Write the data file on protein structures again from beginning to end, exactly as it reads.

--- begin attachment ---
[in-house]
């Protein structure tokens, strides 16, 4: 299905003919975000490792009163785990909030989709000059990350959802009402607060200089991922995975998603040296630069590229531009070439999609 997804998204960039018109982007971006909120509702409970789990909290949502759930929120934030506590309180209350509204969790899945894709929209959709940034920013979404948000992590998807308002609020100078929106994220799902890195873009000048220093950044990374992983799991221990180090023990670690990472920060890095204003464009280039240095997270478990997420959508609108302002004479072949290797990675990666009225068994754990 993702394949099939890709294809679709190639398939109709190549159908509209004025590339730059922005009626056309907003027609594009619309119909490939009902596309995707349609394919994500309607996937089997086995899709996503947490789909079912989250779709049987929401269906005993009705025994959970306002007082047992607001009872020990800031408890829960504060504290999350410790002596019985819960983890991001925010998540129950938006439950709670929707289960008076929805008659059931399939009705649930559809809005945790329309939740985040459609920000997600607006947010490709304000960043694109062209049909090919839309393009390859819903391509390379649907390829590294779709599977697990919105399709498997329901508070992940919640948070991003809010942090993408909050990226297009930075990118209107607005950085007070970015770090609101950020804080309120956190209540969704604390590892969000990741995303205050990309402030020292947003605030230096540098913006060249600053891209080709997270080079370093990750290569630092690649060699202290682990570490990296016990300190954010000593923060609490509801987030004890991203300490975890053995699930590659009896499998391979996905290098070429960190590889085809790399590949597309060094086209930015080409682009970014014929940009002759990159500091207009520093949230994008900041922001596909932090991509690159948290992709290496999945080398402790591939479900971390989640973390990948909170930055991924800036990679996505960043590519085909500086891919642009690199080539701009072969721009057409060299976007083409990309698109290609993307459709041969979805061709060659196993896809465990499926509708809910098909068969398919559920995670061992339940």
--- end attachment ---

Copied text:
[in-house]
């Protein structure tokens, strides 16, 4: 299905003919975000490792009163785990909030989709000059990350959802009402607060200089991922995975998603040296630069590229531009070439999609 997804998204960039018109982007971006909120509702409970789990909290949502759930929120934030506590309180209350509204969790899945894709929209959709940034920013979404948000992590998807308002609020100078929106994220799902890195873009000048220093950044990374992983799991221990180090023990670690990472920060890095204003464009280039240095997270478990997420959508609108302002004479072949290797990675990666009225068994754990 993702394949099939890709294809679709190639398939109709190549159908509209004025590339730059922005009626056309907003027609594009619309119909490939009902596309995707349609394919994500309607996937089997086995899709996503947490789909079912989250779709049987929401269906005993009705025994959970306002007082047992607001009872020990800031408890829960504060504290999350410790002596019985819960983890991001925010998540129950938006439950709670929707289960008076929805008659059931399939009705649930559809809005945790329309939740985040459609920000997600607006947010490709304000960043694109062209049909090919839309393009390859819903391509390379649907390829590294779709599977697990919105399709498997329901508070992940919640948070991003809010942090993408909050990226297009930075990118209107607005950085007070970015770090609101950020804080309120956190209540969704604390590892969000990741995303205050990309402030020292947003605030230096540098913006060249600053891209080709997270080079370093990750290569630092690649060699202290682990570490990296016990300190954010000593923060609490509801987030004890991203300490975890053995699930590659009896499998391979996905290098070429960190590889085809790399590949597309060094086209930015080409682009970014014929940009002759990159500091207009520093949230994008900041922001596909932090991509690159948290992709290496999945080398402790591939479900971390989640973390990948909170930055991924800036990679996505960043590519085909500086891919642009690199080539701009072969721009057409060299976007083409990309698109290609993307459709041969979805061709060659196993896809465990499926509708809910098909068969398919559920995670061992339940």